I’m not trying to be glib—this is a serious response. What does it matter? Historical archives throughout New Orleans are stuffed with interesting and quality documents. Most writers attempt to take necessary steps to inch head above shoulders only to find their eyes met by countless others. Christian had his day, some might say, but now the glow’s worn off.


Poet and scholar Dr. Jerry Ward, Jr.—whose  The Katrina Papers is, in my view, the strongest micro-view book on its subject—has this to assert: “Reasons for exploring Marcus B. Christian’s poetry, diaries, and historical writings are very well explained in Tom Dent’s essay ‘Marcus B. Christian: A Reminiscence and Appreciation.’ Christian’s influence on Dent and Arthur Pfister draws attention to tradition. We speak endlessly about music in New Orleans and far less about the city’s literary traditions which incorporate a special sense of Louisiana history. Christian’s work is a model of what needs to be done from twenty-first century angles.”


It is with intention that I attempt to shed light on Marcus Christian’s work in the first of my monthly columns. Here’s a laundry list why he matters:


1) Alternately known as A Black History Of Louisiana, A History Of The Negro In Louisiana, and The Negro In Louisiana, Christian’s tome on black Louisiana is no lesser in achievement, significance, and necessity than Howard Zinn’s A People’s History Of The United States. Its creation lies in the WPA period, and in 1943 Christian received a Rosenwald Award for its completion. Never in print, this major work is available digitally via UNO’s Special Collections and Louisiana Digital Library.


2) Marcus Christian’s involvement with  From The Deep South (FTDS) is key. FTDS was a poetry chapbook organized by Louisiana Weekly editor Mayme Osby Brown for an award ceremony and tea on June 13, 1937. The occasion was to be the launching pad for an organization of black poets state-wide, but it instead led to Louisiana Weekly’s “Poet’s Corner.”  FTDS is described by Christian in the preface as “the only such collection of poetry written by Louisiana Negroes since the Civil War.”


3) In Stephen Henderson’s influential Understanding The New Black Poetry, the category of “saturation” is offered as a means to describe and evaluate. He defines this term as “a) the communication of Blackness in a given situation, b) a sense of fidelity to the observed and intuited truth of the Black experience.” Marcus Christian’s work is heavily but also uniquely saturated. This was a man who not only published High Ground in 1958 to commemorate the abolishing of racial segregation in public schools, but was also raised on English lyric poetry, and whose record collection upon his passing consisted entirely of Frederick Douglass and classical music albums.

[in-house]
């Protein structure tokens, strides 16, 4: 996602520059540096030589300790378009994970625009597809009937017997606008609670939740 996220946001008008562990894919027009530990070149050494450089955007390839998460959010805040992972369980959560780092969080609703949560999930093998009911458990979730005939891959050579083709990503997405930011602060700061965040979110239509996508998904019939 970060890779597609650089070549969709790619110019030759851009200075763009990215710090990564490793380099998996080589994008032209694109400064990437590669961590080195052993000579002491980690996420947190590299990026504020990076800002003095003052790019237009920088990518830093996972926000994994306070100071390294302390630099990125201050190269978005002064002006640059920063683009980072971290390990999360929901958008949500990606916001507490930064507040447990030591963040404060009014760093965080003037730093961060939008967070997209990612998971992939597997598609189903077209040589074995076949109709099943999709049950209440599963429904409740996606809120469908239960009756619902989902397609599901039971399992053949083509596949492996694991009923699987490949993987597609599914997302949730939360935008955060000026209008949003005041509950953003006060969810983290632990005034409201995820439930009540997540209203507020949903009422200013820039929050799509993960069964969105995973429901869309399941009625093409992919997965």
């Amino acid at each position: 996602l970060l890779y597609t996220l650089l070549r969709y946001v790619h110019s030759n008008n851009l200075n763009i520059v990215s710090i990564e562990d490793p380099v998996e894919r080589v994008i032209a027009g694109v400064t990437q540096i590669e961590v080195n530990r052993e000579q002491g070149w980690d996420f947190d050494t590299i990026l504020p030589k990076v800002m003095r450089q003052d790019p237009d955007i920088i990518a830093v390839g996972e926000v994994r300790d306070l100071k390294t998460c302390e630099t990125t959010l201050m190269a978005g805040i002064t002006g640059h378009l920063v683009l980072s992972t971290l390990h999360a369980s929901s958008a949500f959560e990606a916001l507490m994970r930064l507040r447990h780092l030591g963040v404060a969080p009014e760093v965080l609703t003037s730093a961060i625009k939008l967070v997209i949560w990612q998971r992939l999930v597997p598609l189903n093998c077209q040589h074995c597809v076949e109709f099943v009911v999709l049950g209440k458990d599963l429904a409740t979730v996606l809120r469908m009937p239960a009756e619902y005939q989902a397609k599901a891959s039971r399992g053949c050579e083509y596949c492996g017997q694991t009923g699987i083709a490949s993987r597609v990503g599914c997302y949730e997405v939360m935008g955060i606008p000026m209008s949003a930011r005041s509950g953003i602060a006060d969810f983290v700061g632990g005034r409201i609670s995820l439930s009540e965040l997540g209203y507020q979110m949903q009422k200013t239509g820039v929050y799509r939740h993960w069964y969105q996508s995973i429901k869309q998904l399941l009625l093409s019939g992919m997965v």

4) The multiple-paged poem “I Am New Orleans” should be taught to every child in New Orleans, made available as a broadside, and featured prominently during the upcoming tricentennial celebration in 2018. In his notes, Christian regarded well G.H. Palmer’s three desirable qualities of speech—“accuracy, audacity, and range”—and this poem not only contains all three but also can be read, understood, and appreciated by the non-literary and the well-read.


5) As Dr. Ward mentioned, the multi-headed reach of quality work modeled by Marcus Christian is a guide for any writer. Who better to emulate than one who wrote poetry to elevate, history to inform, and articles to sway, all while consistently educating and coordinating in the same fields publically?


To me, the work of this “small man with a big voice,” as he was described in a 1970 Times-Picayune piece, wears very well with the test of time. It is always heady, gritty as necessary, and resonates with life. We could do far worse than to resurrect the Lazarus called Marcus Christian, whether laypeople by general awareness, readers/writers by reading and learning more about him, and publishers by making his work available. Christian began Escape At Thirty-Five with, “I’m tired of fighting back – I long for peace; I wish to draw unto itself my soul.”  I encourage you to take a little time on behalf of an author who, though tired of fighting, continued to fight on while hand-cupping his soul like a candle and holding it high.*


*a paraphrasing of two lines from Marcus B. Christian’s Hieroglyphs on Granite


Image courtesy of the Marcus B. Christian Collection, Earl K. Long Library, University of New Orleans